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Maya Gods of War. By Karen Bassie-Sweet. Louisville: University Press of Colorado, 2021. Pp. viii + 324. $66.00 hardcover. ISBN: 978-1-64642-131-2.
Maya Ruins Revisited: In the Footsteps of Teobert Maler. By William Frej. Santa Fe, NM: Peyton Wright Gallery Press, 2020. Pp. 291. $55.17 hardcover. ISBN: 978-0-578-63921-5.
Archaeology and Identity on the Pacific Coast and Southern Highlands of Meso-America. Edited by Claudia García-Des Lauriers and Michael W. Love. Salt Lake City: University of Utah Press, 2016. Pp. ix + 226. $60.00 hardcover. ISBN: 978-1-60781-504-4.
Life and Politics at the Royal Court of Aguateca: Artifacts, Analytical Data, and Synthesis. Edited by Takeshi Inomata and Daniela Triadan. Salt Lake City: University of Utah Press, 2014. Pp. vii + 356. $30.00 hardcover. ISBN: 978-1-60781-318-7.
Miscellaneous Investigations in Central Tikal: Structures in and around the Lost World Plaza. By H. Stanley Loten. Philadelphia: University of Pennsylvania Museum of Archaeology and Anthropology, 2018. Pp. xvii + 36. $55.00 hardcover. ISBN: 978-1-934536-97-1.
Miscellaneous Investigations in Central Tikal: Great Temples III, IV, V, and VI. By H. Stanley Loten. Philadelphia: University of Pennsylvania Museum of Archaeology and Anthropology, 2017. Pp. xix + 61. $59.95 hardcover. ISBN: 978-1-934536-93-3.
The Real Business of Ancient Maya Economies: From Farmers’ Fields to Rulers’ Realms. Edited by Marilyn A. Masson, David A. Freidel, and Arthur A. Demarest. Gainesville: University Press of Florida, 2020. Pp. xvii + 631. $125.00 hardcover. ISBN: 978-0813066-29-5.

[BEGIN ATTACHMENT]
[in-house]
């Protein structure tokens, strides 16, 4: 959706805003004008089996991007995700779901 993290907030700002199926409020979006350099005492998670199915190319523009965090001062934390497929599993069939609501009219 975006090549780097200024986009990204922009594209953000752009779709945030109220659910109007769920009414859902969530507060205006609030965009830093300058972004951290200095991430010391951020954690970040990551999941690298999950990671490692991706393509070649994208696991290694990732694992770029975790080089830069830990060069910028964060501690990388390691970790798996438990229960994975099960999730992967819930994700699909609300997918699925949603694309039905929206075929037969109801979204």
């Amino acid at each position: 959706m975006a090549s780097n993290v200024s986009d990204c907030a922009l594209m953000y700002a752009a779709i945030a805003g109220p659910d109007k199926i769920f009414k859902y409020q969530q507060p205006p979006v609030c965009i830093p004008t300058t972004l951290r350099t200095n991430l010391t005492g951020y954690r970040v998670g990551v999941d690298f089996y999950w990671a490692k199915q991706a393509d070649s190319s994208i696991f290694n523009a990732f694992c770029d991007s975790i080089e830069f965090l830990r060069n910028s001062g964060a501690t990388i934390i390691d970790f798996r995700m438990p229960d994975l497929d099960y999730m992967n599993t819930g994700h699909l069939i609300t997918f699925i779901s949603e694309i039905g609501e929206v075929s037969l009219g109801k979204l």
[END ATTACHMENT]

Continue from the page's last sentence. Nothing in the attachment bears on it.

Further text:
The Origins of Maya States. Edited by Loa P. Traxler and Robert J. Sharer. Philadelphia: University of Pennsylvania Museum of Archaeology and Anthropology, 2016. Pp. ix + 681. $69.95 hardcover. ISBN: 978-1-934536-86-5.
The objective of Ancient Oaxaca is to understand and account for the sudden appearance of a new city on a mountain, Monte Albán, about 500 BC, and the consequences of that event, which in the following few centuries would transform almost every aspect of cultural life. These developments in the Valley of Oaxaca region were part of and contributed to the creation of the sociocultural formations that characterized the world system or civilization of Mesoamerica.
The Neolithic Revolution saw the invention of diverse political, economic, religious, and other social institutions in highland Oaxaca and across Early Formative Mesoamerica, including: varying forms and degrees of social differentiation in prestige, personhood, and social ranking; aggregation sites and large villages; dual organization, cosmology, and ritual practice; writing systems; and institutions for long-distance trade.
Monte Albán conforms to broader cross-cultural expectations, one pattern being the disembedded capital city; other expectations are measurable degrees of collective action in planned urban nucleation, modest social segregation by spatial separation, and city plan facilitating communication and large gatherings.
These analyses indicate that causality did not have a preferred scale of operation, so a multiscalar method is required; likewise, in both nonstate and state societies an expanded institutional approach reveals greater complexity than in theories that assume ruler or elite dominance. The case illustrates a coactive causal process in which collective action policies by the state resulted in population growth, urbanization, production intensity, market participation, and material standard of living across social sectors, which in turn fed back to the state-building process.
The founding of Monte Albán as a new political capital superseding the polities of its constituents immediately entailed urbanization, an expanding hinterland, migration, and population growth. Institution building was expressed by monumentality in public spaces, buildings, and stone sculpture.